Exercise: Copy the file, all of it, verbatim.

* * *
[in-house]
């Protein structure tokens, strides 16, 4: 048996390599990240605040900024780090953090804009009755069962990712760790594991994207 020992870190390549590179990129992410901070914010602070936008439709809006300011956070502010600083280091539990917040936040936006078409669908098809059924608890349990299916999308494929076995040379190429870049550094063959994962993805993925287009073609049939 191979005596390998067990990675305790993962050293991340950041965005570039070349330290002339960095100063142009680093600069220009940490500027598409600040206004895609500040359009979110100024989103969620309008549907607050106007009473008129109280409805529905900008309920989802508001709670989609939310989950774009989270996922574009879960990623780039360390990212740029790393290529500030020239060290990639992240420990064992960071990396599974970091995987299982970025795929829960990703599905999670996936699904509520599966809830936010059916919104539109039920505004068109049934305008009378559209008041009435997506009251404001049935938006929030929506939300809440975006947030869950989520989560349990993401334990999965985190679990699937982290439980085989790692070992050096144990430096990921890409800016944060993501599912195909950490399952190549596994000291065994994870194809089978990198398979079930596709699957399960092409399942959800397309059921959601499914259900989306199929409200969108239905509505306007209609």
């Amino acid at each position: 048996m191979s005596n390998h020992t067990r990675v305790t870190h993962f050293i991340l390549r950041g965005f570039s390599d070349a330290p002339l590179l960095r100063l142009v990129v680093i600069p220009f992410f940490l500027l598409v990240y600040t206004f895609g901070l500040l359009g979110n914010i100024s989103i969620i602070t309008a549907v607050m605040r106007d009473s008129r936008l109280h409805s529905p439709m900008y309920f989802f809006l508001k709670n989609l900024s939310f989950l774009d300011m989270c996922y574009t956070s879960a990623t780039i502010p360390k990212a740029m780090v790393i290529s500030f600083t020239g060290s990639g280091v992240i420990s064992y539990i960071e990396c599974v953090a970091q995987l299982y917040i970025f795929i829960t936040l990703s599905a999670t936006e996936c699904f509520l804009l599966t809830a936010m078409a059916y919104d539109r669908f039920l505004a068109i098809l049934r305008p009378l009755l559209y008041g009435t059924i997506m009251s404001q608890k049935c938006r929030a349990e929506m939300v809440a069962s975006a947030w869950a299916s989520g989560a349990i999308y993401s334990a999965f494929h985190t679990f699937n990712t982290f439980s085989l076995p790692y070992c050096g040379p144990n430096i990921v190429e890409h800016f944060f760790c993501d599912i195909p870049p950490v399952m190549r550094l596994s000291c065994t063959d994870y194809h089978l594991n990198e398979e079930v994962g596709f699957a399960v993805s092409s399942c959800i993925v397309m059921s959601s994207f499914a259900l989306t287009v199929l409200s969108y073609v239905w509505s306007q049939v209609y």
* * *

[in-house]
């Protein structure tokens, strides 16, 4: 048996390599990240605040900024780090953090804009009755069962990712760790594991994207 020992870190390549590179990129992410901070914010602070936008439709809006300011956070502010600083280091539990917040936040936006078409669908098809059924608890349990299916999308494929076995040379190429870049550094063959994962993805993925287009073609049939 191979005596390998067990990675305790993962050293991340950041965005570039070349330290002339960095100063142009680093600069220009940490500027598409600040206004895609500040359009979110100024989103969620309008549907607050106007009473008129109280409805529905900008309920989802508001709670989609939310989950774009989270996922574009879960990623780039360390990212740029790393290529500030020239060290990639992240420990064992960071990396599974970091995987299982970025795929829960990703599905999670996936699904509520599966809830936010059916919104539109039920505004068109049934305008009378559209008041009435997506009251404001049935938006929030929506939300809440975006947030869950989520989560349990993401334990999965985190679990699937982290439980085989790692070992050096144990430096990921890409800016944060993501599912195909950490399952190549596994000291065994994870194809089978990198398979079930596709699957399960092409399942959800397309059921959601499914259900989306199929409200969108239905509505306007209609």
């Amino acid at each position: 048996m191979s005596n390998h020992t067990r990675v305790t870190h993962f050293i991340l390549r950041g965005f570039s390599d070349a330290p002339l590179l960095r100063l142009v990129v680093i600069p220009f992410f940490l500027l598409v990240y600040t206004f895609g901070l500040l359009g979110n914010i100024s989103i969620i602070t309008a549907v607050m605040r106007d009473s008129r936008l109280h409805s529905p439709m900008y309920f989802f809006l508001k709670n989609l900024s939310f989950l774009d300011m989270c996922y574009t956070s879960a990623t780039i502010p360390k990212a740029m780090v790393i290529s500030f600083t020239g060290s990639g280091v992240i420990s064992y539990i960071e990396c599974v953090a970091q995987l299982y917040i970025f795929i829960t936040l990703s599905a999670t936006e996936c699904f509520l804009l599966t809830a936010m078409a059916y919104d539109r669908f039920l505004a068109i098809l049934r305008p009378l009755l559209y008041g009435t059924i997506m009251s404001q608890k049935c938006r929030a349990e929506m939300v809440a069962s975006a947030w869950a299916s989520g989560a349990i999308y993401s334990a999965f494929h985190t679990f699937n990712t982290f439980s085989l076995p790692y070992c050096g040379p144990n430096i990921v190429e890409h800016f944060f760790c993501d599912i195909p870049p950490v399952m190549r550094l596994s000291c065994t063959d994870y194809h089978l594991n990198e398979e079930v994962g596709f699957a399960v993805s092409s399942c959800i993925v397309m059921s959601s994207f499914a259900l989306t287009v199929l409200s969108y073609v239905w509505s306007q049939v209609y």